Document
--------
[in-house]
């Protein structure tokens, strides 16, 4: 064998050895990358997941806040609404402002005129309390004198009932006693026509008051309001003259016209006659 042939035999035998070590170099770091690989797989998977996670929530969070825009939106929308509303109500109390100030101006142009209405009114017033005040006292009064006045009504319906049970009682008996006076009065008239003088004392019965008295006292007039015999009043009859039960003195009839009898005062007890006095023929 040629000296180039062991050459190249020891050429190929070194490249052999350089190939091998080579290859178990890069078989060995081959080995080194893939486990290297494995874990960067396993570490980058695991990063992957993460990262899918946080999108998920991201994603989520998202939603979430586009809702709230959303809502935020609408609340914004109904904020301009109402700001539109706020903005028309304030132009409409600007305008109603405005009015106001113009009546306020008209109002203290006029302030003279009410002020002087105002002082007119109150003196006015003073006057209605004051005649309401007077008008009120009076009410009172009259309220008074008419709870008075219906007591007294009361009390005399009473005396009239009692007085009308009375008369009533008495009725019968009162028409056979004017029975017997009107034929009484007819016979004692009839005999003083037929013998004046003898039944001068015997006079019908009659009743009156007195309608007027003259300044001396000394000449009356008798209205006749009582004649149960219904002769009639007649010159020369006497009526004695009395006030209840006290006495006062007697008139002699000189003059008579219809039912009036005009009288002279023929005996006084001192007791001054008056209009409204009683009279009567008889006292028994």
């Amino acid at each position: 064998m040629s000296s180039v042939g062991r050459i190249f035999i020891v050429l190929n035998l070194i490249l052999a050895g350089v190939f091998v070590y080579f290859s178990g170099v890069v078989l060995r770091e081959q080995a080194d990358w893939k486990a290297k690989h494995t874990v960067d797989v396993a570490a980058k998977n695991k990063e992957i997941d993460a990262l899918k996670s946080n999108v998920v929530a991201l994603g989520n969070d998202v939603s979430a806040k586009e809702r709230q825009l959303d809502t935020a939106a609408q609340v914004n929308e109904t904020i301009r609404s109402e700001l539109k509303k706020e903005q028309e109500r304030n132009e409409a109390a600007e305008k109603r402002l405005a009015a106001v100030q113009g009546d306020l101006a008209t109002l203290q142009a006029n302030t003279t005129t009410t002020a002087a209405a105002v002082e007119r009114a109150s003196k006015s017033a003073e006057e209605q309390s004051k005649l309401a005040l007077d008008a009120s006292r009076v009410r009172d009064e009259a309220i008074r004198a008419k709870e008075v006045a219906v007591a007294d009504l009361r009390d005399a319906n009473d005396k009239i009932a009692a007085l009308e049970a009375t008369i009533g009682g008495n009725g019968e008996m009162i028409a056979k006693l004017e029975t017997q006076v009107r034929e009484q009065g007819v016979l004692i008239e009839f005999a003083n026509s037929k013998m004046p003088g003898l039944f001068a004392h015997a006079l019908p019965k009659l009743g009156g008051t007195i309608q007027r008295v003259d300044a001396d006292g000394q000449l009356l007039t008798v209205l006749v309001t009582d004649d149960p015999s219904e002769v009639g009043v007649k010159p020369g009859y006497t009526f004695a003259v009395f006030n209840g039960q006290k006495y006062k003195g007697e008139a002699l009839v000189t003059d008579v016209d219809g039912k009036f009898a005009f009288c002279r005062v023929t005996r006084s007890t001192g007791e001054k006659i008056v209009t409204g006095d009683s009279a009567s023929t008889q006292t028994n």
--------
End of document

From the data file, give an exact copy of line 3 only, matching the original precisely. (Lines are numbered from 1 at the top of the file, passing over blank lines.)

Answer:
């Amino acid at each position: 064998m040629s000296s180039v042939g062991r050459i190249f035999i020891v050429l190929n035998l070194i490249l052999a050895g350089v190939f091998v070590y080579f290859s178990g170099v890069v078989l060995r770091e081959q080995a080194d990358w893939k486990a290297k690989h494995t874990v960067d797989v396993a570490a980058k998977n695991k990063e992957i997941d993460a990262l899918k996670s946080n999108v998920v929530a991201l994603g989520n969070d998202v939603s979430a806040k586009e809702r709230q825009l959303d809502t935020a939106a609408q609340v914004n929308e109904t904020i301009r609404s109402e700001l539109k509303k706020e903005q028309e109500r304030n132009e409409a109390a600007e305008k109603r402002l405005a009015a106001v100030q113009g009546d306020l101006a008209t109002l203290q142009a006029n302030t003279t005129t009410t002020a002087a209405a105002v002082e007119r009114a109150s003196k006015s017033a003073e006057e209605q309390s004051k005649l309401a005040l007077d008008a009120s006292r009076v009410r009172d009064e009259a309220i008074r004198a008419k709870e008075v006045a219906v007591a007294d009504l009361r009390d005399a319906n009473d005396k009239i009932a009692a007085l009308e049970a009375t008369i009533g009682g008495n009725g019968e008996m009162i028409a056979k006693l004017e029975t017997q006076v009107r034929e009484q009065g007819v016979l004692i008239e009839f005999a003083n026509s037929k013998m004046p003088g003898l039944f001068a004392h015997a006079l019908p019965k009659l009743g009156g008051t007195i309608q007027r008295v003259d300044a001396d006292g000394q000449l009356l007039t008798v209205l006749v309001t009582d004649d149960p015999s219904e002769v009639g009043v007649k010159p020369g009859y006497t009526f004695a003259v009395f006030n209840g039960q006290k006495y006062k003195g007697e008139a002699l009839v000189t003059d008579v016209d219809g039912k009036f009898a005009f009288c002279r005062v023929t005996r006084s007890t001192g007791e001054k006659i008056v209009t409204g006095d009683s009279a009567s023929t008889q006292t028994n």